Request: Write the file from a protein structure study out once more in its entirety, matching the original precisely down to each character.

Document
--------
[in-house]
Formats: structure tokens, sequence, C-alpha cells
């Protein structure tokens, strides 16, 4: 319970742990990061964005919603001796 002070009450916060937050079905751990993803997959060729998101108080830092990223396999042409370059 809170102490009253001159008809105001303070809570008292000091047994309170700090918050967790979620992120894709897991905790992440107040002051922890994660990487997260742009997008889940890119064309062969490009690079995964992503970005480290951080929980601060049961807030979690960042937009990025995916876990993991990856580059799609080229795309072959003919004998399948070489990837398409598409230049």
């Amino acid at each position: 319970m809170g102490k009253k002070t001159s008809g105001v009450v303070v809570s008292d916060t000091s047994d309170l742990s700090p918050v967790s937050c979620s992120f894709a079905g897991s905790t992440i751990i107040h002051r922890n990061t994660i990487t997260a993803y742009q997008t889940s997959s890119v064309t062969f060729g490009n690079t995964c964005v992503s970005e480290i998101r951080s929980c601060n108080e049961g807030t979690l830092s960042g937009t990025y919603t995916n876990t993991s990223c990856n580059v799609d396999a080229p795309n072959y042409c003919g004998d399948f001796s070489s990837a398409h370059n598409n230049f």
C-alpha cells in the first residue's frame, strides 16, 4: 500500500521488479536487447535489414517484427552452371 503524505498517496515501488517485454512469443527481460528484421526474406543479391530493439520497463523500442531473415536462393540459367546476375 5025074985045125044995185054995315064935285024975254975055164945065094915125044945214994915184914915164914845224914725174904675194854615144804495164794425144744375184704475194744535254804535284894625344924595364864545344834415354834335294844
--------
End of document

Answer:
[in-house]
Formats: structure tokens, sequence, C-alpha cells
């Protein structure tokens, strides 16, 4: 319970742990990061964005919603001796 002070009450916060937050079905751990993803997959060729998101108080830092990223396999042409370059 809170102490009253001159008809105001303070809570008292000091047994309170700090918050967790979620992120894709897991905790992440107040002051922890994660990487997260742009997008889940890119064309062969490009690079995964992503970005480290951080929980601060049961807030979690960042937009990025995916876990993991990856580059799609080229795309072959003919004998399948070489990837398409598409230049």
């Amino acid at each position: 319970m809170g102490k009253k002070t001159s008809g105001v009450v303070v809570s008292d916060t000091s047994d309170l742990s700090p918050v967790s937050c979620s992120f894709a079905g897991s905790t992440i751990i107040h002051r922890n990061t994660i990487t997260a993803y742009q997008t889940s997959s890119v064309t062969f060729g490009n690079t995964c964005v992503s970005e480290i998101r951080s929980c601060n108080e049961g807030t979690l830092s960042g937009t990025y919603t995916n876990t993991s990223c990856n580059v799609d396999a080229p795309n072959y042409c003919g004998d399948f001796s070489s990837a398409h370059n598409n230049f």
C-alpha cells in the first residue's frame, strides 16, 4: 500500500521488479536487447535489414517484427552452371 503524505498517496515501488517485454512469443527481460528484421526474406543479391530493439520497463523500442531473415536462393540459367546476375 5025074985045125044995185054995315064935285024975254975055164945065094915125044945214994915184914915164914845224914725174904675194854615144804495164794425144744375184704475194744535254804535284894625344924595364864545344834415354834335294844